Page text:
Filed under: Campaign
What Rainforest? is a non-profit collective of individuals and NGOs concerned about the state of the Malaysian rainforests and its inhabitants.
What Rainforest was launched to counter the myth perpetuated by the government and pro-logging, pro-plantation corporate interests that everything is fine with the Malaysian rainforest.
The common rhetoric is Malaysia is under 65% forest cover AND amazingly that figure has not reduced since Rio Summit 1992 even though thousands and thousands of hectares including production forests in so-called Forest Reserves were cleared for development. Promoter of oil palm, possibly the biggest deforestation driver will have you believe that this monoculture plantation is as good as forest and that will push up Malaysia forest cover to 80%.
We also aim to highlight the human rights violations, loss of native customary rights (NCR) land and the poverty entrenchment of the indigenous people of Malaysia that is at the heart of deforestation since 1970s.
Currently, we aim to highlight these plights through posting related media reports on this website and by organizing public awareness campaigns.
Through this, we hope to achieve the following by working with (or pressuring, when necessary) the governments, industry, NGOs, and all relevant stakeholders:
– Restore the rights of the indigenous people of Malaysia
– Stop deforestation
– Reverse deforestation
What Rainforest? is also the title of a film that inspired its filmmakers to start this campaign and website. We constantly seek venues where we can organize screenings to create more awareness on the issue. If you are interested to screen the film at your school, college, university, church, temple, synagogue, clubhouse, office, home, or backyard or your friends and communities; do drop us an email at firstname.lastname@example.org.
Filed under: Campaign, Films, Indigenous People, Land, Logging, Media Reports, Oil Palm
Much apologies for the hiatus of this blog. We’ve been extremely busy and to be absolutely honest, in a way, ignored the existence of this page. But hey… we’re back.
Today I present to you the saga between Hilary Chiew and The Eastern Times as a result of the former presenting Penusah Tana to an audience in London. Here goes…
April 14, frontpage on the Eastern Times
April 15, frontpage on the Eastern Times… again (thanks for the publicity)
The Eastern Times, having realized the error of their ways, but not really
Hilary Chiew’s rebuttal to the Eastern Times, 29 April 2010
On April 14, three days before a film-screening intended for a Malaysian crowd was scheduled in London, the Sarawak-based newspaper, Eastern Time, front-paged a story drawing attention to the event.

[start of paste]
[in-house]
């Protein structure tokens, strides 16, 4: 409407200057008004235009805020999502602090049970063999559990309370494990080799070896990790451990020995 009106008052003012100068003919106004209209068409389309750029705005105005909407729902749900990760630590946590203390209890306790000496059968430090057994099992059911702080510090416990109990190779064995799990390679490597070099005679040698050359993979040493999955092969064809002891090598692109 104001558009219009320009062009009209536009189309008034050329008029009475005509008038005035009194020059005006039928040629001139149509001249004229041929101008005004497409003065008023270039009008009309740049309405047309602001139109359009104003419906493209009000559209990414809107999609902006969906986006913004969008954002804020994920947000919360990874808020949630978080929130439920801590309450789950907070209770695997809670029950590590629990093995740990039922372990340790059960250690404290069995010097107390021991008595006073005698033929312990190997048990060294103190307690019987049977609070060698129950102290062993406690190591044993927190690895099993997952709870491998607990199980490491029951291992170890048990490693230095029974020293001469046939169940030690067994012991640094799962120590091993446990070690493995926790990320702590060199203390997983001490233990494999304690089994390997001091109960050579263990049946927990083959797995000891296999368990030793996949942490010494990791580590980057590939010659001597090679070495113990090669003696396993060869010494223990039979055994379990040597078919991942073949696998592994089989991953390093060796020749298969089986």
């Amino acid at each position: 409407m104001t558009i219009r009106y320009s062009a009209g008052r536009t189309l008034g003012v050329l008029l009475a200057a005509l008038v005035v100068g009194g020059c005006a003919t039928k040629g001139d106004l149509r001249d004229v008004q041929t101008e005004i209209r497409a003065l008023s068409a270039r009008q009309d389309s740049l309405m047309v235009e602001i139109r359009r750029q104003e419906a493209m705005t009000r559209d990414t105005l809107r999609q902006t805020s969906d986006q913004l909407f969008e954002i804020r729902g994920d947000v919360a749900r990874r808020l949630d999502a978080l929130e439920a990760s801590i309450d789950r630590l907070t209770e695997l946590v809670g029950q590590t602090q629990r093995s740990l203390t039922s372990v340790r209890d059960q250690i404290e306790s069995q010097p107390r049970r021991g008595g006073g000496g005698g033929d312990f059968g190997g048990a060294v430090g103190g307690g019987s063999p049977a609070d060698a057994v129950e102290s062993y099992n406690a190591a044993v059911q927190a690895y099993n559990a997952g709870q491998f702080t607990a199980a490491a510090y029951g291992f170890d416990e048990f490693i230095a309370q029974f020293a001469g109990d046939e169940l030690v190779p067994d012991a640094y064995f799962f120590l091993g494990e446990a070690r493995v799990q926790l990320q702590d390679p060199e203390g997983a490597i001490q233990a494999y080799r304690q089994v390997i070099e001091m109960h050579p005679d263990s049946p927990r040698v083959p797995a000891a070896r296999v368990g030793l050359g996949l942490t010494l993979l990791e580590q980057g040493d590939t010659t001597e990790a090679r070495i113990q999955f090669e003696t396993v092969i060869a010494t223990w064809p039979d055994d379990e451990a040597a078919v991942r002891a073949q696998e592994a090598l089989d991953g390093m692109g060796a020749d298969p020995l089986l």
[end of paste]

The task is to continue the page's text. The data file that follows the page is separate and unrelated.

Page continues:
It was to be the screening of my documentary film – Penusah Tana (The Forgotten Struggle).
In a highly unusual publicity of the event, veteran journalist James Ritchie implied that the film presented a false picture of the Penan’s long-standing resistance against logging.
Interestingly, he included his interview with Ajang Kiew, the protagonist of the film, of which the senior Penan admitted to his involvement in past blockades – the peaceful protest method employed by the Penan that has come to symbolise their defence of their forest home in the high-profile international campaign to save Sarawak rainforest.
Notwithstanding the fact that Ajang Kiew has decided that he has enough of the confrontational ways and now preferred to engage in ‘give and take’ discussions, the historical facts remain that he was a veteran blockader as depicted in the film.
As I won’t pretend to be able to comprehend the hardship that Ajang has suffered all those years, so I would not judge him for his decision in his old age.
However, I did make it a point at the screening in London to mention that Ajang has abandoned the struggle and no longer heads the Sarawak Penan Association.
Never did Mr Ritchie contact me to verify if indeed his interpretation of the event was correct. Neither did he check with the host of the event that the screening was a campaign against Malaysian timber and oil palm plantation industries as he virtuously proclaimed.
I have never met Mr Ritchie and couldn’t have possibly offended him to warrant such a personal attack that was so apparent in the following article next day in the same newspaper, again on the front-page.
In the second article, he wrote: Failing in her attempts to sway local public opinion by raising emotional issues such as the alleged rape of Penan schoolgirls, Chiew is now treading on the trodden path of foreign NGOs bent on attacking Malaysian primary industries.